Retail structured products regularly receive much criticism from financial experts but seem to remain popular with investors. This article considers a generic structured product: the principal-protected index-linked note (structured bond), which resembles a portfolio insurance contract. The purpose of the article is to provide possible explanations for the puzzle of why small retail investors hold structured bonds. The investment universe consists of a stock index, a risk-free bank account, and a structured bond containing an option written on another index. We apply expected utility maximization and consider different utility functions and trading strategies. Our results show that investors should include structured bonds in their optimal portfolio only if they cannot access the index underlying the option directly and only if the products then provide sufficient diversification to compensate for their costs.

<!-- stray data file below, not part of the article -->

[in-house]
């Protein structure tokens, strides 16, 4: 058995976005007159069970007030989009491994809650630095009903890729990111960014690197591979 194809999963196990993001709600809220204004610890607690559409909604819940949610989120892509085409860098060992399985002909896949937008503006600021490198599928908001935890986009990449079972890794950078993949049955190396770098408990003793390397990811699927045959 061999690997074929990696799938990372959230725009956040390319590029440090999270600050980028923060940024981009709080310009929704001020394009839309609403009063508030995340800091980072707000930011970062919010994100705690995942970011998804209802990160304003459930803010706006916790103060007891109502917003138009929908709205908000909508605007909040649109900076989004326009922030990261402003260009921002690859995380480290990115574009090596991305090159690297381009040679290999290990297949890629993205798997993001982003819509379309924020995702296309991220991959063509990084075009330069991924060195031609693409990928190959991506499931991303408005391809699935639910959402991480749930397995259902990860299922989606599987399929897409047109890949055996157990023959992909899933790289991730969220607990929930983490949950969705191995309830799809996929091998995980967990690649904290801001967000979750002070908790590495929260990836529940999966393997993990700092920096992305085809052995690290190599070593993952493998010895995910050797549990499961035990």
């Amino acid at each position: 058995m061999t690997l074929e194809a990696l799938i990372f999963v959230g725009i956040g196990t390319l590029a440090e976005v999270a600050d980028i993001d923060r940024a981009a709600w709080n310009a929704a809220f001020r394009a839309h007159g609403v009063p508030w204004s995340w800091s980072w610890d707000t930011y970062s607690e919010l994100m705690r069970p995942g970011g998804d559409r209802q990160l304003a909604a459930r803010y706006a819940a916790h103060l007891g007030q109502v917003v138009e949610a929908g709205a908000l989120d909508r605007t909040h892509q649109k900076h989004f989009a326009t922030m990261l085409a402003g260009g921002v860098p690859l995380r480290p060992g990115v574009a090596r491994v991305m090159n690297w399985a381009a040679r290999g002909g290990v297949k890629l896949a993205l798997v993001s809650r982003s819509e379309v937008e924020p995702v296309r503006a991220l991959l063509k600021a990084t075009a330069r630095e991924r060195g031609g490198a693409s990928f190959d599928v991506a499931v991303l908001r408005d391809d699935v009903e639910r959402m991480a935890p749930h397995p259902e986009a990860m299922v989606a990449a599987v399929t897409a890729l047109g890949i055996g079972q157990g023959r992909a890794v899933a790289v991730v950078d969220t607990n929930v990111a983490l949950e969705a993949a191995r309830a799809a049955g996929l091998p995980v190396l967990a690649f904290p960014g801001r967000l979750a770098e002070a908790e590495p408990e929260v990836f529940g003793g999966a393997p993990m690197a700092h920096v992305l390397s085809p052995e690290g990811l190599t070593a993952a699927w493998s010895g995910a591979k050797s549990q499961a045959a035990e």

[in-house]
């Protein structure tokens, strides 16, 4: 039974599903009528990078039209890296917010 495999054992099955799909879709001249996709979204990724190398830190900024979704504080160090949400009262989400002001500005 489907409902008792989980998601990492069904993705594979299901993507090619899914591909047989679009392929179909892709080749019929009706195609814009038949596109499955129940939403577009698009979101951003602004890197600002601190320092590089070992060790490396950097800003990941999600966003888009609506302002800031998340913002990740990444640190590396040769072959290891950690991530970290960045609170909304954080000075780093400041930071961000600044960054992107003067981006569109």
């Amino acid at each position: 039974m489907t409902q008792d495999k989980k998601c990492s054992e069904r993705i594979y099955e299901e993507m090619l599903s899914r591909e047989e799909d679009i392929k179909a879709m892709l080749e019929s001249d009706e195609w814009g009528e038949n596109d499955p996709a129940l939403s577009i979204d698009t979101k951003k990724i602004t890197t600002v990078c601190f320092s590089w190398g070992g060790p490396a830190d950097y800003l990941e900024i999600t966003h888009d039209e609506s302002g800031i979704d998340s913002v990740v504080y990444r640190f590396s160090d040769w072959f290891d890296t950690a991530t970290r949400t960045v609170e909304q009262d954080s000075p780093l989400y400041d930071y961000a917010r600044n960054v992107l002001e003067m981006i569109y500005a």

Journal of Derivatives, 2012, Vol 19, Issue 4, p. 7-28